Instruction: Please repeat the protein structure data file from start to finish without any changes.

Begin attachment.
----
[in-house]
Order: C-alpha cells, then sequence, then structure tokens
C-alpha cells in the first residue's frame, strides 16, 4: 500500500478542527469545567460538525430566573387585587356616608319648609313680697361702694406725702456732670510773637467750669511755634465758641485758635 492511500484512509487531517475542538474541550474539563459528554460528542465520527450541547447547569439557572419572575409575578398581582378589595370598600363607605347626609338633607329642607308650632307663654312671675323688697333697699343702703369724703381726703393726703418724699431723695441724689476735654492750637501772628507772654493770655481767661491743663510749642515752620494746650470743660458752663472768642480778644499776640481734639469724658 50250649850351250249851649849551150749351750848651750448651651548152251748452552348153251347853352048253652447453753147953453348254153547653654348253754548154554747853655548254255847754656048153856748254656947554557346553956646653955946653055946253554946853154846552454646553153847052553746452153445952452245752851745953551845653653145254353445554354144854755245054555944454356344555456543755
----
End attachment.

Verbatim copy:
[in-house]
Order: C-alpha cells, then sequence, then structure tokens
C-alpha cells in the first residue's frame, strides 16, 4: 500500500478542527469545567460538525430566573387585587356616608319648609313680697361702694406725702456732670510773637467750669511755634465758641485758635 492511500484512509487531517475542538474541550474539563459528554460528542465520527450541547447547569439557572419572575409575578398581582378589595370598600363607605347626609338633607329642607308650632307663654312671675323688697333697699343702703369724703381726703393726703418724699431723695441724689476735654492750637501772628507772654493770655481767661491743663510749642515752620494746650470743660458752663472768642480778644499776640481734639469724658 50250649850351250249851649849551150749351750848651750448651651548152251748452552348153251347853352048253652447453753147953453348254153547653654348253754548154554747853655548254255847754656048153856748254656947554557346553956646653955946653055946253554946853154846552454646553153847052553746452153445952452245752851745953551845653653145254353445554354144854755245054555944454356344555456543755